Home to one of the absolute best rooftop bars in America, a staple on any best ice cream shops in America list, a stop for many Broadway shows on tour and the undisputed homebase of country music (thanks, in large part, to the Grand Ole Opry), Nashville is a hub of culture, dining, music and art. To thoroughly explore the city and truly experience what makes it great (including an encounter with the best fried chicken in America and a visit to the Country Music Hall of Fame and Museum), you'll want to rummage through our guide to the best things to do in Nashville. Who knows? You might end up actually moving here.
Best things to do in Nashville
Visit Country Music Hall of Fame and Museum and Hatch Show Print
Top of the bill for any trip to Nashvegas should be the outstanding Country Music Hall of Fame and Museum (222 5th Ave South, 615-416-2001). Nicknamed "the Smithsonian of country music," it's rammed to the rhinestone rafters with show-stopping musical memorabilia, from Elvis' gold cadillac to a painstaking recreation of Tammy Wynette's extravagant closet. Musicians give regular live performances and masterclasses so check dates online before you go—and don't miss Hatch Show Print (224 5th Ave South, 615-256-2805), one of America's oldest letter-press poster print shops, which has created concert posters for everyone from Bob Dylan to Johnny Cash, and is located inside the museum.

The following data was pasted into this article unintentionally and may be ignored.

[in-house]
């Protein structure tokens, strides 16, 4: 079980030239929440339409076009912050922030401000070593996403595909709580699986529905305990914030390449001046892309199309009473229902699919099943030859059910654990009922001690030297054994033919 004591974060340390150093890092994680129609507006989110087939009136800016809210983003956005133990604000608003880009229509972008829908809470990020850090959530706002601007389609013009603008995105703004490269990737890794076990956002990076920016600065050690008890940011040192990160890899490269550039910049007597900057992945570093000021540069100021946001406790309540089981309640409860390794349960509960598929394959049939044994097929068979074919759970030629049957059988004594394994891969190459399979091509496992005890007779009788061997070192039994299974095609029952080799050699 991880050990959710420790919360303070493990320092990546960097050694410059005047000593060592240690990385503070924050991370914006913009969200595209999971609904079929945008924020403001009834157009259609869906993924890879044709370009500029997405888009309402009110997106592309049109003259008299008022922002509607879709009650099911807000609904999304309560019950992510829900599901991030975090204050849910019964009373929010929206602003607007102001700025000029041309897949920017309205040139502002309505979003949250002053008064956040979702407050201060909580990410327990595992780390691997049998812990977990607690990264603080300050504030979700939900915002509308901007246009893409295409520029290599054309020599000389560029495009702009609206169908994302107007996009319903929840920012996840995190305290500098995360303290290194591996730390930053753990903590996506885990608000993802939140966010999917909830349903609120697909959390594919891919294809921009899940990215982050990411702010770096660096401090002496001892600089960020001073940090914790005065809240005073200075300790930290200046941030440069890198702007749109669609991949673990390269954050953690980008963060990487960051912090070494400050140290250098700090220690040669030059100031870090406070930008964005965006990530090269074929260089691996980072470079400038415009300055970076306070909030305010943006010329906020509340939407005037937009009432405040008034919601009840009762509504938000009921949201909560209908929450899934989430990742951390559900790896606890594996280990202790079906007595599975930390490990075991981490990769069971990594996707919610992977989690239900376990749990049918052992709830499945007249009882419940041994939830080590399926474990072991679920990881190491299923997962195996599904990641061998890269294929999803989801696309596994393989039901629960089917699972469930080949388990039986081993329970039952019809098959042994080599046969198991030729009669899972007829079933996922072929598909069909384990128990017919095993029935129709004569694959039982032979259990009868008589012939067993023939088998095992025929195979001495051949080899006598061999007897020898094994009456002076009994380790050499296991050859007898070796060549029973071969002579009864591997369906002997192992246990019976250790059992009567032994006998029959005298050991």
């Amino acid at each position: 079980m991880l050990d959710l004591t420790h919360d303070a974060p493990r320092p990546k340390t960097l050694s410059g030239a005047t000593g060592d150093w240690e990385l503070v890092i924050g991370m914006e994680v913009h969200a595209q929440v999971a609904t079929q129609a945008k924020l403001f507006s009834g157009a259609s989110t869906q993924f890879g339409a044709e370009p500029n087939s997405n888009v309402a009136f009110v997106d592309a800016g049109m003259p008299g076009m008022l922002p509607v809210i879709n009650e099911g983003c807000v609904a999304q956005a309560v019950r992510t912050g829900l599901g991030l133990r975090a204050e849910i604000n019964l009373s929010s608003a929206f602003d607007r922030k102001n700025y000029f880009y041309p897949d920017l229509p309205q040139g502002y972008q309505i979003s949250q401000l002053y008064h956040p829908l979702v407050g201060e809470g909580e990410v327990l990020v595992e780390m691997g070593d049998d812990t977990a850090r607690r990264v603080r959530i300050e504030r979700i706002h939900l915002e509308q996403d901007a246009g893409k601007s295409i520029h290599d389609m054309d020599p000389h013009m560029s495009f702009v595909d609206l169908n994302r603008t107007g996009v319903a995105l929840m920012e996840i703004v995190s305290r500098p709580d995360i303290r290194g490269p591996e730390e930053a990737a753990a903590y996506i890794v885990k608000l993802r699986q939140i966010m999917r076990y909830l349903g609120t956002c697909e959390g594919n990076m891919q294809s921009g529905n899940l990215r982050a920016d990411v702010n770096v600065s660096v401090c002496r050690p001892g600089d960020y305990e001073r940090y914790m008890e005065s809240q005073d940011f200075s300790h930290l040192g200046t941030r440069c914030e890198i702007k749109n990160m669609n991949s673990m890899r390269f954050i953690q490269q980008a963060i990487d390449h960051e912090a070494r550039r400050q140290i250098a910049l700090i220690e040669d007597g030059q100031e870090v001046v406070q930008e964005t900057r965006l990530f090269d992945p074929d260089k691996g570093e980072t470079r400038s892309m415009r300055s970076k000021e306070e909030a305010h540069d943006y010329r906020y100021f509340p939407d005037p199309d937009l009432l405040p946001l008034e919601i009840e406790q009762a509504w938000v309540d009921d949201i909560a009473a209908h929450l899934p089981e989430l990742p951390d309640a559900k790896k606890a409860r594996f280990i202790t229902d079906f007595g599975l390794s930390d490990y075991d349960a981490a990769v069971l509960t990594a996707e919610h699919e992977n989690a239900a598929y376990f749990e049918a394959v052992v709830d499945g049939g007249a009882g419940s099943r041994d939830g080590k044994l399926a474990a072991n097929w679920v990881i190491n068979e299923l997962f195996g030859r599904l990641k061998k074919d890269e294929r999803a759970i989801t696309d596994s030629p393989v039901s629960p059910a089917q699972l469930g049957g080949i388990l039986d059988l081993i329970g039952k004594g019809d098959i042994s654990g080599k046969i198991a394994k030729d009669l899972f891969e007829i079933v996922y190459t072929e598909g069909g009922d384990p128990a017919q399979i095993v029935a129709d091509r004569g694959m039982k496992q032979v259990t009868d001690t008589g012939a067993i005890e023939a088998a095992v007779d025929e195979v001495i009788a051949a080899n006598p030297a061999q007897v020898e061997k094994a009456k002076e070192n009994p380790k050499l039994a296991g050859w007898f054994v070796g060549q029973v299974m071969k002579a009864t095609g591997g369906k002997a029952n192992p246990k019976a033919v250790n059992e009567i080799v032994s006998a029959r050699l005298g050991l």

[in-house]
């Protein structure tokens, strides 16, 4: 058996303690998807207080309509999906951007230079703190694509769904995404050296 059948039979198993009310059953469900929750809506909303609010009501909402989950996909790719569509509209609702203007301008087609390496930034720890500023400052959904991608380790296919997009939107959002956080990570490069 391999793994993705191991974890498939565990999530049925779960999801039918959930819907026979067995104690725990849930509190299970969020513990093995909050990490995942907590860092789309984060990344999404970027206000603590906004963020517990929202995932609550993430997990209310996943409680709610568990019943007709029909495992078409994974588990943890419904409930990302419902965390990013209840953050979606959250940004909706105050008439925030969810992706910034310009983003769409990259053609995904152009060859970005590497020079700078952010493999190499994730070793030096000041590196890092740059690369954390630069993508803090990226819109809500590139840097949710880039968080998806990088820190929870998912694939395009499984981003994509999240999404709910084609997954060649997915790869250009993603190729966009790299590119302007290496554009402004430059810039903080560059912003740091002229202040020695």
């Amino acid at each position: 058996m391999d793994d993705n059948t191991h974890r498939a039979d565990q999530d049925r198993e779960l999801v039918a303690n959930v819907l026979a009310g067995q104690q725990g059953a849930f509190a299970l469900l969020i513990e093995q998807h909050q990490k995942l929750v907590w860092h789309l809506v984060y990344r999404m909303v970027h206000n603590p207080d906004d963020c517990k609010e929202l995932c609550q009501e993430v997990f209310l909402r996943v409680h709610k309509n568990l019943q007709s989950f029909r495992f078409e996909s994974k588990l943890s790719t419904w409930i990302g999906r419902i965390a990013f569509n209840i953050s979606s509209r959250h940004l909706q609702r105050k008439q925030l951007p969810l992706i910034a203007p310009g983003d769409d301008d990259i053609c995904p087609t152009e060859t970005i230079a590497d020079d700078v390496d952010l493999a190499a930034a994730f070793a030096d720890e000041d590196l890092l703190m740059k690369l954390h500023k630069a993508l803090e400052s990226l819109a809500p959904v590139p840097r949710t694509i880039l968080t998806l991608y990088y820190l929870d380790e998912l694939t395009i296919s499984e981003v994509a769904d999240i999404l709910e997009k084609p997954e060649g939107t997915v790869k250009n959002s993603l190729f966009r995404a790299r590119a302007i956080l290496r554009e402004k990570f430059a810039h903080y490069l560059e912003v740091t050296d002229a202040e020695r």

Nashville's oldest neighborhood, Germantown has its own unique personality and is crammed with cafes, bars and boutiques. One of the best ways to explore it is on a Local Tastes of Nashville tour (900 Rosa L Parks Blvd, 615-800-7052), which starts at the city's Farmers' Market before heading over to the historic suburb, introducing you to specialties from the local restaurants en route. Edible highlights include the "modern peasant food" served at industrial-chic restaurant Rolf and Daughters (700 Taylor Street, 615-866-9897) and the signature "Chocolate Elvis" cake at Mad Platter (1239 6th Ave N, 615-242-2563): a three-layer terrine with dark and white chocolate ganache and Italian milk chocolate buttercream.Photograph: Courtesy Yelp/Chris K.
Tour Music Row on a bus
Music Row, a mile southwest of downtown, is the stuff of recording legend. The star at its heart is the Historic RCA Studio B (1611 Roy Acuff Pl, 615-416-2001), Nashville's oldest recording studio and home to hits like Roy Orbison's "Only the Lonely," Dolly Parton's "Jolene" and more than 250 Elvis Presley songs. The best way to experience the Row is on a bus tour, and one of the quirkiest one is through NashTrash Tours (900 Rosa L Parks Blvd, 615-226-7300). The longest running Music Row tour, NashTrash is also easily the funniest and most popular. The tour is hosted on a "Big Pink Bus" by the vocal Jugg Sisters, who dish the dirt on the stars in between songs and x-rated jokes. After the tour, you can disembark and walk back to explore the area in more detail.
Before Nashville became Music City, it was known as “the Athens of the South:” a nickname thanks in part to the striking full-size replica of the Parthenon at its heart. Originally built for Tennessee's Centennial Exposition in 1897, the Parthenon was reconstructed permanently in 1931. Today, it’s home to the city’s art collection, but the undisputed star of the show remains the gilded 42 foot sculpture of Athena, which dominates the upper hall and remains the tallest indoor statue in the Western hemisphere.